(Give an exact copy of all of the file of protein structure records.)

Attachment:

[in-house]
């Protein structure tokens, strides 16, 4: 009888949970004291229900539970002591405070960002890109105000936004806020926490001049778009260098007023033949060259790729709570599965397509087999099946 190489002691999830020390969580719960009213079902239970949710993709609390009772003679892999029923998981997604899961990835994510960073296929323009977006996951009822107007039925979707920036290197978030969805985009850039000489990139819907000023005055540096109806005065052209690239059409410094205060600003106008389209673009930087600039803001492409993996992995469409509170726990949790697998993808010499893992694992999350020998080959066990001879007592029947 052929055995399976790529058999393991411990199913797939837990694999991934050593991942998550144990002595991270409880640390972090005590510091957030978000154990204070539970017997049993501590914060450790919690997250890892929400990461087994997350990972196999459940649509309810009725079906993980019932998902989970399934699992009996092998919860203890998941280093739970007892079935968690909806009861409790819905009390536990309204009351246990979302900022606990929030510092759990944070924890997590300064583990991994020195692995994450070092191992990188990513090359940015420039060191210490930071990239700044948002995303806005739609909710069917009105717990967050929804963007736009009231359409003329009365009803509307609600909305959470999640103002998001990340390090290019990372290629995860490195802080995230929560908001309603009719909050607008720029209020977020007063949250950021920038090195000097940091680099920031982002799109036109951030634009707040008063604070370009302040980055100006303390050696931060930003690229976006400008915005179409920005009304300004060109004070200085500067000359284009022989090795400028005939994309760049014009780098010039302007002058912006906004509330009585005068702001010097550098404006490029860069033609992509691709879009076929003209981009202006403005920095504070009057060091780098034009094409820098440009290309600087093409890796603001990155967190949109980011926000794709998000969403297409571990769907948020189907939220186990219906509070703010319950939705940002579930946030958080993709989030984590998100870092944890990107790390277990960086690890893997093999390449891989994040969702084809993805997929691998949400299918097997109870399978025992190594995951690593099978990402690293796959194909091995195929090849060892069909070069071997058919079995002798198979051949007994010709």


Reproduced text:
[in-house]
């Protein structure tokens, strides 16, 4: 009888949970004291229900539970002591405070960002890109105000936004806020926490001049778009260098007023033949060259790729709570599965397509087999099946 190489002691999830020390969580719960009213079902239970949710993709609390009772003679892999029923998981997604899961990835994510960073296929323009977006996951009822107007039925979707920036290197978030969805985009850039000489990139819907000023005055540096109806005065052209690239059409410094205060600003106008389209673009930087600039803001492409993996992995469409509170726990949790697998993808010499893992694992999350020998080959066990001879007592029947 052929055995399976790529058999393991411990199913797939837990694999991934050593991942998550144990002595991270409880640390972090005590510091957030978000154990204070539970017997049993501590914060450790919690997250890892929400990461087994997350990972196999459940649509309810009725079906993980019932998902989970399934699992009996092998919860203890998941280093739970007892079935968690909806009861409790819905009390536990309204009351246990979302900022606990929030510092759990944070924890997590300064583990991994020195692995994450070092191992990188990513090359940015420039060191210490930071990239700044948002995303806005739609909710069917009105717990967050929804963007736009009231359409003329009365009803509307609600909305959470999640103002998001990340390090290019990372290629995860490195802080995230929560908001309603009719909050607008720029209020977020007063949250950021920038090195000097940091680099920031982002799109036109951030634009707040008063604070370009302040980055100006303390050696931060930003690229976006400008915005179409920005009304300004060109004070200085500067000359284009022989090795400028005939994309760049014009780098010039302007002058912006906004509330009585005068702001010097550098404006490029860069033609992509691709879009076929003209981009202006403005920095504070009057060091780098034009094409820098440009290309600087093409890796603001990155967190949109980011926000794709998000969403297409571990769907948020189907939220186990219906509070703010319950939705940002579930946030958080993709989030984590998100870092944890990107790390277990960086690890893997093999390449891989994040969702084809993805997929691998949400299918097997109870399978025992190594995951690593099978990402690293796959194909091995195929090849060892069909070069071997058919079995002798198979051949007994010709």